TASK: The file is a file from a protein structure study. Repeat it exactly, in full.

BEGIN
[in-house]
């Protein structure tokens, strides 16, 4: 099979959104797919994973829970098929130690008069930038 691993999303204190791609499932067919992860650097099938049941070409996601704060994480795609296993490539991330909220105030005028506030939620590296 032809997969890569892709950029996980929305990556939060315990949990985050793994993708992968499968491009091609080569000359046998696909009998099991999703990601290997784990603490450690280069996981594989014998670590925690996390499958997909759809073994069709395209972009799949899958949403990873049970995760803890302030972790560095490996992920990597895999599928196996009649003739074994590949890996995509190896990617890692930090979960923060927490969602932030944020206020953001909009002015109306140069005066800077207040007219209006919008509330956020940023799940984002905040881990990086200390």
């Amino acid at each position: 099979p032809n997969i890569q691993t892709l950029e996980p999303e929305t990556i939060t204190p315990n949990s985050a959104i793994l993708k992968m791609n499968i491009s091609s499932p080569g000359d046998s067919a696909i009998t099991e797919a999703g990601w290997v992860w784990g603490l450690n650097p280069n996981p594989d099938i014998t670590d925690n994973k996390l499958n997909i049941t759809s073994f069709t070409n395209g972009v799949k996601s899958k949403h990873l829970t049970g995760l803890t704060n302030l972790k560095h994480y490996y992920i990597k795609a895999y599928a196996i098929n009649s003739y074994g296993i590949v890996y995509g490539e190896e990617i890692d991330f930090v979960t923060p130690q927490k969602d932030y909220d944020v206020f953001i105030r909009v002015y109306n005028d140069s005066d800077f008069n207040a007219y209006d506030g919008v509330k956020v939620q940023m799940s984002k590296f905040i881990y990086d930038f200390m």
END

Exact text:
[in-house]
């Protein structure tokens, strides 16, 4: 099979959104797919994973829970098929130690008069930038 691993999303204190791609499932067919992860650097099938049941070409996601704060994480795609296993490539991330909220105030005028506030939620590296 032809997969890569892709950029996980929305990556939060315990949990985050793994993708992968499968491009091609080569000359046998696909009998099991999703990601290997784990603490450690280069996981594989014998670590925690996390499958997909759809073994069709395209972009799949899958949403990873049970995760803890302030972790560095490996992920990597895999599928196996009649003739074994590949890996995509190896990617890692930090979960923060927490969602932030944020206020953001909009002015109306140069005066800077207040007219209006919008509330956020940023799940984002905040881990990086200390």
């Amino acid at each position: 099979p032809n997969i890569q691993t892709l950029e996980p999303e929305t990556i939060t204190p315990n949990s985050a959104i793994l993708k992968m791609n499968i491009s091609s499932p080569g000359d046998s067919a696909i009998t099991e797919a999703g990601w290997v992860w784990g603490l450690n650097p280069n996981p594989d099938i014998t670590d925690n994973k996390l499958n997909i049941t759809s073994f069709t070409n395209g972009v799949k996601s899958k949403h990873l829970t049970g995760l803890t704060n302030l972790k560095h994480y490996y992920i990597k795609a895999y599928a196996i098929n009649s003739y074994g296993i590949v890996y995509g490539e190896e990617i890692d991330f930090v979960t923060p130690q927490k969602d932030y909220d944020v206020f953001i105030r909009v002015y109306n005028d140069s005066d800077f008069n207040a007219y209006d506030g919008v509330k956020v939620q940023m799940s984002k590296f905040i881990y990086d930038f200390m």